Parasuicide

I don’t wanna die
But I’m not keen on living either
Robbie Williams

According to an online Medical Dictionary- 

Parasuicide: An apparent attempt at suicide, commonly called a suicidal gesture, in which the aim is not death. For example, a sublethal drug overdose or wrist slash. Previous parasuicide is a predictor of suicide. The increased risk of subsequent suicide persists without decline for at least two decades.

There are so many interpretations of and presumptions about parasuicide. 

I think for many people, suicide attempts are mistaken for suicidal gestures.  And in many others, suicidal gestures are viewed as attention seeking or somehow unimportant, something to be shrugged aside and consigned to the pile of “ingenuine, attention-seeking largely-female quite-pathetic cries-for-help”.  One huge problem with this attitude is that it can lead people who have made suicidal gestures to worsening acts of self-harm, in order to prove whether to themselves or others, that their actions are “real” and “valid” despite the fact that their outcome is not death.  It also trivialises the act itself: not intending suicide, or a feeling of “not caring” about the outcome of a (para)suicide attempt, does not detract from the fact that any self-harming act can be harmful, or fatal.  Nor can it be ignored that an act like that stems from something, from somewhere.  People do not act in a vacuum, and people do not cause themselves potentially lethal damage for fun.  Many people take such drastic measures without asking for help afterwards- some people die after overdoses they did not intend to kill themselves with.  Some people bleed to death after a cut not meant to kill.  Others make what they see as irreversible acts to end their lives, yet survive.  I was hospitalised this year for having real, convincing, unwavering conviction that I should die.  But I’m still alive.  The line between a “true” suicide attempt and parasuicide can be thumb-breadth, can be barely discernible.  Minimalising any such action on the basis of its ultimate outcome is dangerous and ill-informed.

In no other circumstance is the extent of an illness measured by the failure to die.  In fact, In no other illness is survival seen as a failure.

It’s an old joke and a seriously unfunny one, that “I tried to kill myself and I couldn’t even get that right”.  Why should someone feel guilty for having woken up to see another hour?

It’s a tricky one: if someone doesn’t necessarily intend to end their lives but acts in a way that could make this the consequence, what assumptions should be made, and which actions taken?  I understand why people (professional and otherwise) find it difficult to know what to do about “parasuicide” but it becomes dangerous when, rather than erring on the side of caution, people choose to ignore or minimalise the dangers of self-harm (in its broader sense).

It is also a huge problem that people who did not necessarily intend to kill themselves are then made to feel ashamed of their actions and cannot discuss them honestly- for example, constantly discussing an act of self-harm in terms of a suicide attempt is of no therapeutic benefit, as it bases all discussion on a faulty premise.  There can be, but isn’t always, a big difference between having tried to commit suicide, and having acted in a way that resembles a suicide attempt in all ways but one: the ultimate intention.  If people were able to be honest about which was which, communication and dialogue between the people who hurt themselves and the people who try to look after them could be much improved.  If I could say “I took the paracetamol because I really wanted to hurt myself/ I wanted part of myself to die/ I wanted confirmation of how awful I was feeling/ I actually don’t care if I die or not” then I could work with that, rather than basing all conversation on the untrue or semi-true premise that “I took the paracetamol because I wanted to kill myself.”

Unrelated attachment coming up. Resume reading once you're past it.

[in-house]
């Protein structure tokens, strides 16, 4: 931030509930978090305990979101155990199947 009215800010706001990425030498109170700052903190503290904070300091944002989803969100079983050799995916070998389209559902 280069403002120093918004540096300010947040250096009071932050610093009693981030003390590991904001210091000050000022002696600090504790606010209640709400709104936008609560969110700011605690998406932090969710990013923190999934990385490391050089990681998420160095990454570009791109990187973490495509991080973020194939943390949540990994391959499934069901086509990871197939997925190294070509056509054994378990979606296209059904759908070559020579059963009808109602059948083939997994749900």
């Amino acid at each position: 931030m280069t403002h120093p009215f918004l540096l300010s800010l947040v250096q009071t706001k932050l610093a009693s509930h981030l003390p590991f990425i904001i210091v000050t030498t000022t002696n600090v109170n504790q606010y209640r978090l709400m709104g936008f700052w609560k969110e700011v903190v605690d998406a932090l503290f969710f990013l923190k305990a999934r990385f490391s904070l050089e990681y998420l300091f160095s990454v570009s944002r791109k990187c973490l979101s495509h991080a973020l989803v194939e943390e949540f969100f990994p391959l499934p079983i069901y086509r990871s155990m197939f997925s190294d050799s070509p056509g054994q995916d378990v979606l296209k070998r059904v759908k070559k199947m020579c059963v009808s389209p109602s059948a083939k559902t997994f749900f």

As a teenager, I overdosed more than thirty times.  For a number of these, I was taken to hospital and received appropriate medical treatment.  For others, I told no-one, received no treatment, and waited around for days on the off-chance of liver collapse, uncertain as to how that made me feel.  I spent a large amount of time convinced I was going to die, but not wanting to let anybody know: it is a frightening place to be from the inside and, from the outside, it should seem a worrying one.  How unwell do you have to be to treat the prospect of death so lightly?

As I’ve mentioned before, there was an element of looking for attention in a number of my self-harming acts as a teenager.  But there were others I kept quiet, close to my chest, more dangerous. [ N.B. Keeping quiet or not is, again, not a measure of the seriousness of either action or intention.  Most people who kill themselves try to talk about it first.]  Each time, I took greater and greater risks until finally I was hospitalised for six months.  I feel sad for people whose cries go unheard (or worse, are ignored) and who are not given that chance to find different ways of expressing negative feelings.

But it happens all the time.

The key, as always, is honesty.  And the lock, as always, is rusty as fuck.

(I may update this further later- keep your eyes peeled like lychees if you’re interested)

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